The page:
“Anpo Joyaku” is one of the earlier films by Japanese experimental film director Toshio Matsumoto, whose most well-know film is probably the recently restored “Funeral Parade of Roses” (1969). The title refers to the first security treaty signed between the US and Japan.
Well versed in Western and Japanese modernist aesthetics and artworks, Matsumoto was also deeply invested in the social movements of the time. More importantly, he was not only interested in using film to engage with social issues, since film, especially the post-war Japanese cinema, was also the problem itself. In an interview with film scholar Aaron Gerow, Matsumoto criticized the old masters of classical Japanese cinema for not being able to reflect upon, or investigate one’s own responsibility of Japan’s World War II effort. Matsumoto argued that this lack of thinking informed the aesthetics of the Japanese mainstream filmmaking after the war. Since these filmmakers were not consciously aware of their complicity with the military system, there was no difference between the post-war “democratic” films and the pre-war propaganda. Matsumoto explained to Gerow that it was because of this lack of criticism in the post-war film scene that compelled him to start writing film criticism, making avantgarde films, and hosting screenings for underground films. In short, his activism was an activism to create an alternative film culture, and perhaps an alternative culture for the Japanese lost souls.
Anpo Joyaku is part of an upcoming program by Japan Society
Perhaps his heightened awareness of the Japanese reality and his utopian critique of that reality had informed his thinking about an “avant-garde documentary”. As film scholar Yuriko Furuhata points out in her outstanding book “Cinema of Actuality: Japanese Avant-Garde Filmmaking in the Season of Image Politics” that Matsumoto was urging his fellow filmmakers to think critically about camera’s ability to faithfully reproduce whatever is in front of it. Instead of believing that he or she could capture reality as if it was not mediated by a machine or a perspective, Matsumoto wanted a filmmaking that was always emphasizing on the act of seeing itself. This was one of the lessons he learnt from French auteur Alain Resnais’s “Guernica” (1950). In that film, Resnais was always cropping or masking Picasso’s famous painting. Matsumoto argued that it was by creating fragmentation, Resnais was able to foreground the “cinematic process of mediation” and created a sense that the film was not a faithful representation of the painting but a documentation of Resnais’s subjective viewing process (Furuhata 34).
Though his theory of “avantgarde documentary” was not in its fruition in 1959, we could still see some of the inklings of his final theory at work in this early documentary/ propaganda film. The film is shot from the perspective of the “we”, the militant youth who participated in the fight against the US-Japan security treaty addressing the docile masses who are satisfied with the economic progress brought out under the auspices of the new global order, built by the United States. Although the narrator of the film is using the language of class-struggle to analyze the hypocrisy of the US-Japan security treaty of 1959 and the cynicism of the Japanese ruling elites, the ideological endgame of the film is pacifist. Perhaps Matsumoto and his comrades were thinking pragmatically so they could recruit as much new blood as possible, the film was attempting to convert the politically-naïve or hostile audiences into the militant movement by appealing to their desire of avoiding another war at all cost. The way the filmmakers try to achieve this goal is through images of nuclear bombing and testing.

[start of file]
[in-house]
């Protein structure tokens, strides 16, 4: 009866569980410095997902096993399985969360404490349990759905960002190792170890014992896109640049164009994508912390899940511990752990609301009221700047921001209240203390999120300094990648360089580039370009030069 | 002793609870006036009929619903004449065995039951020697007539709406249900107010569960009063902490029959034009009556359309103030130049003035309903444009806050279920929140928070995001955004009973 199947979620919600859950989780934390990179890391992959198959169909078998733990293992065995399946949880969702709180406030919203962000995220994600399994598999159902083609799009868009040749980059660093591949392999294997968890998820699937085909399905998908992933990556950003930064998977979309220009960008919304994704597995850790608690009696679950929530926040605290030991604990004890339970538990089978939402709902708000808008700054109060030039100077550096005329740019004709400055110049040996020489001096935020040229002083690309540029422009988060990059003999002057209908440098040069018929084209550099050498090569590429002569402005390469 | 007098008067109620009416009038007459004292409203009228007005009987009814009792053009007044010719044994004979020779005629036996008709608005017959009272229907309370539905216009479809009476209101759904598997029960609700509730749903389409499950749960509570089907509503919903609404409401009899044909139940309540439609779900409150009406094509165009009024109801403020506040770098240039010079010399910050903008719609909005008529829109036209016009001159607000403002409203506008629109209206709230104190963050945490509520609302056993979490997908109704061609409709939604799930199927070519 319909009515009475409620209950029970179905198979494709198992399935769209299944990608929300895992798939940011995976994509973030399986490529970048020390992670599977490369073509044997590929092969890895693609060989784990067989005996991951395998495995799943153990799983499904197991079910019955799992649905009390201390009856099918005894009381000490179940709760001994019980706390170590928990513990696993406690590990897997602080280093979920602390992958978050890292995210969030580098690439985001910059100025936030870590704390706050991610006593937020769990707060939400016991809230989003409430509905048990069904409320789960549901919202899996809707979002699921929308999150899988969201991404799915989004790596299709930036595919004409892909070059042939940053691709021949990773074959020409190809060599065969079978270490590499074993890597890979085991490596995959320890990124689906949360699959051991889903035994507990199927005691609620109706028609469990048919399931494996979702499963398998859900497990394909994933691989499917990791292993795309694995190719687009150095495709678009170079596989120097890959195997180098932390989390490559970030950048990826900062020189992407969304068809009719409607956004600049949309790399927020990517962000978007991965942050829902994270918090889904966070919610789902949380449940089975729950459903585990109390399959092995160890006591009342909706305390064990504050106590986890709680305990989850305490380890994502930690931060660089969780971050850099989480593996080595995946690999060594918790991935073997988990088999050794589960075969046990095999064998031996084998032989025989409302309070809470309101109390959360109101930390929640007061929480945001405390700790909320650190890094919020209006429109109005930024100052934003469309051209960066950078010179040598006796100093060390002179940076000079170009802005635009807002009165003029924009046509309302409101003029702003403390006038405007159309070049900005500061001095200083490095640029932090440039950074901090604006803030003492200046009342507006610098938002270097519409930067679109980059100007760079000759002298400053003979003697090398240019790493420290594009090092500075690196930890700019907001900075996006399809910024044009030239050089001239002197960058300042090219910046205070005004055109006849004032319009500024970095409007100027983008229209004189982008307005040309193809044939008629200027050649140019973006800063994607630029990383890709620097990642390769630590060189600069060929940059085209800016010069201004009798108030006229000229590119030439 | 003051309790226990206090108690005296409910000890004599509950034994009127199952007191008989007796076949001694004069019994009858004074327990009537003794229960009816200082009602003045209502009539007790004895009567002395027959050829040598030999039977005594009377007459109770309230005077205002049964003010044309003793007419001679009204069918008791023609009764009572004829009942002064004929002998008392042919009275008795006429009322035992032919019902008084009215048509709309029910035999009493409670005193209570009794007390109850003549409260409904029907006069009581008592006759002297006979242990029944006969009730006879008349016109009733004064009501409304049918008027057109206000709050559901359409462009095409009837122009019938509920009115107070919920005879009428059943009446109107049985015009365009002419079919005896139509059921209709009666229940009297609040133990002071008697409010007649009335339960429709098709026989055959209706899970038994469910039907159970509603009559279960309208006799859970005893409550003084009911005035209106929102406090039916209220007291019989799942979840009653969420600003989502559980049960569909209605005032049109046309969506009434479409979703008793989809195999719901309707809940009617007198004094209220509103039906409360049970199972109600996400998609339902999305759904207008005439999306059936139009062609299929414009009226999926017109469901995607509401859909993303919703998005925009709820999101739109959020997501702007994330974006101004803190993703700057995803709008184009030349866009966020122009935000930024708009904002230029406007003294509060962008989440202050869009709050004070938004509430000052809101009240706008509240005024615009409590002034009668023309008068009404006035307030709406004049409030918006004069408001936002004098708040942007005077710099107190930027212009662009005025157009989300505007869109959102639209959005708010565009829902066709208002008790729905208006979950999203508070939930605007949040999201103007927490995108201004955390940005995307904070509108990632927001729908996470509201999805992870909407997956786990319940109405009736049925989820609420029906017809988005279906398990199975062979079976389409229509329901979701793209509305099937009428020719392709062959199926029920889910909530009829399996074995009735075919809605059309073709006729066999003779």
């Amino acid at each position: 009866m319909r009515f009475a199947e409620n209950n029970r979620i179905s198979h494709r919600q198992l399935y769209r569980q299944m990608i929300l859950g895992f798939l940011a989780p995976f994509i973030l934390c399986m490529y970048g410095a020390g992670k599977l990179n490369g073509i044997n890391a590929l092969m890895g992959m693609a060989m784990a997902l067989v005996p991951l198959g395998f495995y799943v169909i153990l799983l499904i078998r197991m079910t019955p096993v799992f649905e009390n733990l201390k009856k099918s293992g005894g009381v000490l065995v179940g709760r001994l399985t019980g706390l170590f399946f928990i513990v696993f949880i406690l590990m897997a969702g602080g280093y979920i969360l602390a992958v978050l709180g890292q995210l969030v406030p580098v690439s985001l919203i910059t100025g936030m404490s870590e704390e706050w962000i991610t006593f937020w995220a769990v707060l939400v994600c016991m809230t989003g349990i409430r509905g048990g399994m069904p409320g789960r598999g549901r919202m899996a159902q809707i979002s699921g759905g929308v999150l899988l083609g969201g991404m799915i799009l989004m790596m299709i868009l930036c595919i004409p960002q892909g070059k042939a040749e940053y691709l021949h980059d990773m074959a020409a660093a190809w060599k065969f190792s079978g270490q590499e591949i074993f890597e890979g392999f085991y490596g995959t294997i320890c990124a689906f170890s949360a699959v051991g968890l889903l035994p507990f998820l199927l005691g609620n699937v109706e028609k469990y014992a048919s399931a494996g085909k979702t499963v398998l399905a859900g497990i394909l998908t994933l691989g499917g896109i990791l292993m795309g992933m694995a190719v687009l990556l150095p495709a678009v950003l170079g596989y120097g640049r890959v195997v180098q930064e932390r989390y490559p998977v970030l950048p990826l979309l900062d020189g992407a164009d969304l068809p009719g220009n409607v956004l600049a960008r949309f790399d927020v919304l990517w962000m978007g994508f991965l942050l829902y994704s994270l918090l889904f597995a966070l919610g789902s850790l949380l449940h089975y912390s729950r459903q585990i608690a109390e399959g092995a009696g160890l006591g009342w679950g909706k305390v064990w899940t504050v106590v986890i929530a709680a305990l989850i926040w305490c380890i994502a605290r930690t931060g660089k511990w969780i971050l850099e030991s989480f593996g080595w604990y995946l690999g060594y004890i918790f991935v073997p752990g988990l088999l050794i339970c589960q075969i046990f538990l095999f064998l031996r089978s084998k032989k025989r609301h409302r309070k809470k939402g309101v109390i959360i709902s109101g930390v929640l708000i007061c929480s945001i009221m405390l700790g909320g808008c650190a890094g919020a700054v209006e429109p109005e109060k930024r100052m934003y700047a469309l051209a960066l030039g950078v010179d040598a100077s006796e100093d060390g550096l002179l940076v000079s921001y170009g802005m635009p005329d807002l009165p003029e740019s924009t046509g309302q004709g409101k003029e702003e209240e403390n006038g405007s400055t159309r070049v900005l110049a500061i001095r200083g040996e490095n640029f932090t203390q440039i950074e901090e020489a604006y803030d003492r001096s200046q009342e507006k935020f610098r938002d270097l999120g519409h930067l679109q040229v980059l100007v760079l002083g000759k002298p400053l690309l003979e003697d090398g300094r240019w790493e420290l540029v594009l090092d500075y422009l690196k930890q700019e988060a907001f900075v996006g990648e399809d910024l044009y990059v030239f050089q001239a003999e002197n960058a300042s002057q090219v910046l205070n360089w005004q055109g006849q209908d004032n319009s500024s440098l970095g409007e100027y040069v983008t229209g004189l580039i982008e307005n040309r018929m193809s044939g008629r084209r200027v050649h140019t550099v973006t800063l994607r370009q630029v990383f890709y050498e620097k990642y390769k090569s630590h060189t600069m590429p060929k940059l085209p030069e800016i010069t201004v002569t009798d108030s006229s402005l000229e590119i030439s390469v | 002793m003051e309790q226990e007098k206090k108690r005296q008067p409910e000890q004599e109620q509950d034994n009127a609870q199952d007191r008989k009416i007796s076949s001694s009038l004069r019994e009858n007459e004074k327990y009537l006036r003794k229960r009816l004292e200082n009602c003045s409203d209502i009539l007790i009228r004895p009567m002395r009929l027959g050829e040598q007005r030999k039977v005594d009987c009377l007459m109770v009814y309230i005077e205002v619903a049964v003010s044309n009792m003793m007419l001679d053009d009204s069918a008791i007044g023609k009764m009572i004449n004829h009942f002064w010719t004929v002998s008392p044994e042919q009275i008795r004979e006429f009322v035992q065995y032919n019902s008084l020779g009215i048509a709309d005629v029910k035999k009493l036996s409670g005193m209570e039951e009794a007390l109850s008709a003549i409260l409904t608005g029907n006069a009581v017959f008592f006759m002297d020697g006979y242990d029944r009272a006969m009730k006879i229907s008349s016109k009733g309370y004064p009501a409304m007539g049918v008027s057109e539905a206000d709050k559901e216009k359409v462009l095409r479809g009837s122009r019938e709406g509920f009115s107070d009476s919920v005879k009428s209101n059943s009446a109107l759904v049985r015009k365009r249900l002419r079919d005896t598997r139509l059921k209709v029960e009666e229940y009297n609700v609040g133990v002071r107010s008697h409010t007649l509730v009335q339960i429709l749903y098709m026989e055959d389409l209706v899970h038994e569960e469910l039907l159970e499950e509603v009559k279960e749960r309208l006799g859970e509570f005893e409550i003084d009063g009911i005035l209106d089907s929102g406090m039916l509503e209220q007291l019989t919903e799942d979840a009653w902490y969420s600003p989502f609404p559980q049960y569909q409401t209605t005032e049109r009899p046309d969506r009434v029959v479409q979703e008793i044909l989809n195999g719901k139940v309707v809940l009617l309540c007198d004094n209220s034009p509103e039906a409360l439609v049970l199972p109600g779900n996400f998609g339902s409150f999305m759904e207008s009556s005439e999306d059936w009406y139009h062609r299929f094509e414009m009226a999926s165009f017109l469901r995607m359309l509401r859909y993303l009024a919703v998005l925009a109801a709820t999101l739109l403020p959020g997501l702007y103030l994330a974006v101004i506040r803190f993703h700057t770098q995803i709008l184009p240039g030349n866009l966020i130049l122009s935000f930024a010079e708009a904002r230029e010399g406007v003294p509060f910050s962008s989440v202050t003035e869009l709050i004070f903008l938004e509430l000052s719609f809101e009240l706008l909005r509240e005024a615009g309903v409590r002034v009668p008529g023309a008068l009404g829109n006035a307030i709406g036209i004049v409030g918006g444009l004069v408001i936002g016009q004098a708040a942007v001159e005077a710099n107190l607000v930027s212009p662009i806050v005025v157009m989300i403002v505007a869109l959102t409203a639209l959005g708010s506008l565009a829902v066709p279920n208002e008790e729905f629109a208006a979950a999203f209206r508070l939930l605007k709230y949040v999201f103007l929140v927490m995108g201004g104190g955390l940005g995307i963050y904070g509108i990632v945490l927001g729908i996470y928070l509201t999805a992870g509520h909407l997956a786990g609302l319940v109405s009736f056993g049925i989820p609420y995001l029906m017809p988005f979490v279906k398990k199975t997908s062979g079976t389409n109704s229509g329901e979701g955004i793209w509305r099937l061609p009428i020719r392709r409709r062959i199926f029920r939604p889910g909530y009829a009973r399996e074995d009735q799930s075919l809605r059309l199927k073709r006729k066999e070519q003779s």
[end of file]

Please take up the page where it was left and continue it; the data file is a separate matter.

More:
Matsumoto employs some of the techniques from the Western historical avantgarde to deliver his critique of the Japanese elites. For instance, by using photomontage of images of Japanese officials, Matsumoto is not only able to make fun of these hypocrites, but also expose their lingering imperial ambition covered by all the democratic rhetoric.
Although most of the film employs a asynchronous soundtrack, the relationship between the image and the sound track can only be described as contrapuntal most of the time, Matsumoto knows well when to move his needle to another end. A rare moment where we have a synchronous sound and image is when we are seeing the student activists laying down their battle formation and marching on the street. Not only we are witnessing their impressive physical movement, but also we are hearing them breathing heavily while shouting the slogan “anti-Anpo”. Self-identity between sound and image only happens when a true revolution act is presented, it is the only thing that is deserved to be documented “realistically”.
If the show of revolutionary will is done through synchronized sound and image, the call for action is accomplished through a highly-stylized manner. Closer to the end of the film, we see a series of image of people enjoying themselves at the beach, at the Pachinko parlors, or at other sites of mass-consumption. The narrator describes these people as indifferent to what is happening around them. But suddenly everything stops. The moving image becomes a still. The narrator starts to appeal to his fellow Japanese people’s deepest wish: “There should not be another war.” Though the anti-Anpo movements could not stop the signing and renewal of the US-Japanese security treaties, the pacifist spirit motivated Matsumoto’s film is still palpable in the action of anti-war activists in Okinawa.